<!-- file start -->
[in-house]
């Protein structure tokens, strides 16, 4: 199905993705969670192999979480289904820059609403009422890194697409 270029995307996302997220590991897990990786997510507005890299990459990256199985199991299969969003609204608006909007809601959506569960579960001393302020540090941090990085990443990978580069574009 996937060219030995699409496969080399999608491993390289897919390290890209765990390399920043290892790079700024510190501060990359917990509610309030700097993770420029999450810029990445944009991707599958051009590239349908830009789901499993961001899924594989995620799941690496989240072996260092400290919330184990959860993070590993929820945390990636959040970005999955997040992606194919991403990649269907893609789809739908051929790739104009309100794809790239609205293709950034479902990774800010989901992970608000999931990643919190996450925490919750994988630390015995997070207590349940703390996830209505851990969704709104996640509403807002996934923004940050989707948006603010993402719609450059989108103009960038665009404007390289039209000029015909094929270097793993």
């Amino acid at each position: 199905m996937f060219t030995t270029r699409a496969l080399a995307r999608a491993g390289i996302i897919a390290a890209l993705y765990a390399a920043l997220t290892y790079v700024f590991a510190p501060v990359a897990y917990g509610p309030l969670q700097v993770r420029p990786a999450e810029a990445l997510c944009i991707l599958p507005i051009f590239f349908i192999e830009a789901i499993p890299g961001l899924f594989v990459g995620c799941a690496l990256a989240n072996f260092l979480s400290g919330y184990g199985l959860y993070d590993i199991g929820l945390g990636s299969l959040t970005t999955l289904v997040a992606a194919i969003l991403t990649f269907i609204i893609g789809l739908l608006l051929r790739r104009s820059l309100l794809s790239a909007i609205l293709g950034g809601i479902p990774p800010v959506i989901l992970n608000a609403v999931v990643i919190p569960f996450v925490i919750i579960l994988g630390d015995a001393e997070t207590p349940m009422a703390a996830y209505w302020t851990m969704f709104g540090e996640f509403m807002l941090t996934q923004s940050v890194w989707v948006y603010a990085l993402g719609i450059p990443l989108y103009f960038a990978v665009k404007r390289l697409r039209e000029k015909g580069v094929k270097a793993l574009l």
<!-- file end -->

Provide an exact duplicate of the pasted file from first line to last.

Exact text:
[in-house]
């Protein structure tokens, strides 16, 4: 199905993705969670192999979480289904820059609403009422890194697409 270029995307996302997220590991897990990786997510507005890299990459990256199985199991299969969003609204608006909007809601959506569960579960001393302020540090941090990085990443990978580069574009 996937060219030995699409496969080399999608491993390289897919390290890209765990390399920043290892790079700024510190501060990359917990509610309030700097993770420029999450810029990445944009991707599958051009590239349908830009789901499993961001899924594989995620799941690496989240072996260092400290919330184990959860993070590993929820945390990636959040970005999955997040992606194919991403990649269907893609789809739908051929790739104009309100794809790239609205293709950034479902990774800010989901992970608000999931990643919190996450925490919750994988630390015995997070207590349940703390996830209505851990969704709104996640509403807002996934923004940050989707948006603010993402719609450059989108103009960038665009404007390289039209000029015909094929270097793993």
């Amino acid at each position: 199905m996937f060219t030995t270029r699409a496969l080399a995307r999608a491993g390289i996302i897919a390290a890209l993705y765990a390399a920043l997220t290892y790079v700024f590991a510190p501060v990359a897990y917990g509610p309030l969670q700097v993770r420029p990786a999450e810029a990445l997510c944009i991707l599958p507005i051009f590239f349908i192999e830009a789901i499993p890299g961001l899924f594989v990459g995620c799941a690496l990256a989240n072996f260092l979480s400290g919330y184990g199985l959860y993070d590993i199991g929820l945390g990636s299969l959040t970005t999955l289904v997040a992606a194919i969003l991403t990649f269907i609204i893609g789809l739908l608006l051929r790739r104009s820059l309100l794809s790239a909007i609205l293709g950034g809601i479902p990774p800010v959506i989901l992970n608000a609403v999931v990643i919190p569960f996450v925490i919750i579960l994988g630390d015995a001393e997070t207590p349940m009422a703390a996830y209505w302020t851990m969704f709104g540090e996640f509403m807002l941090t996934q923004s940050v890194w989707v948006y603010a990085l993402g719609i450059p990443l989108y103009f960038a990978v665009k404007r390289l697409r039209e000029k015909g580069v094929k270097a793993l574009l």